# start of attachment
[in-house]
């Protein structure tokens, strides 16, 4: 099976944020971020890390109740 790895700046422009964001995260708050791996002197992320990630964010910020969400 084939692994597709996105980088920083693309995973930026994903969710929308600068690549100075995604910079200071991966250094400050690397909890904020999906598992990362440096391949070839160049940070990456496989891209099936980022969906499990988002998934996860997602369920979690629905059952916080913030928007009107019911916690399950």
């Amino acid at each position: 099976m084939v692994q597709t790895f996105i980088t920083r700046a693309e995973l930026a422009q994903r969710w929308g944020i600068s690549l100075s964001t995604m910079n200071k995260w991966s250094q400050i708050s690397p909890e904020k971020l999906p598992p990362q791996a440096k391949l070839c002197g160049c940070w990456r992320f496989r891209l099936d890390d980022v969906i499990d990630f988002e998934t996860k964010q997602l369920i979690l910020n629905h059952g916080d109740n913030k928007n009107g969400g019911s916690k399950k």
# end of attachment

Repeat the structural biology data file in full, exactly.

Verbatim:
[in-house]
């Protein structure tokens, strides 16, 4: 099976944020971020890390109740 790895700046422009964001995260708050791996002197992320990630964010910020969400 084939692994597709996105980088920083693309995973930026994903969710929308600068690549100075995604910079200071991966250094400050690397909890904020999906598992990362440096391949070839160049940070990456496989891209099936980022969906499990988002998934996860997602369920979690629905059952916080913030928007009107019911916690399950």
């Amino acid at each position: 099976m084939v692994q597709t790895f996105i980088t920083r700046a693309e995973l930026a422009q994903r969710w929308g944020i600068s690549l100075s964001t995604m910079n200071k995260w991966s250094q400050i708050s690397p909890e904020k971020l999906p598992p990362q791996a440096k391949l070839c002197g160049c940070w990456r992320f496989r891209l099936d890390d980022v969906i499990d990630f988002e998934t996860k964010q997602l369920i979690l910020n629905h059952g916080d109740n913030k928007n009107g969400g019911s916690k399950k």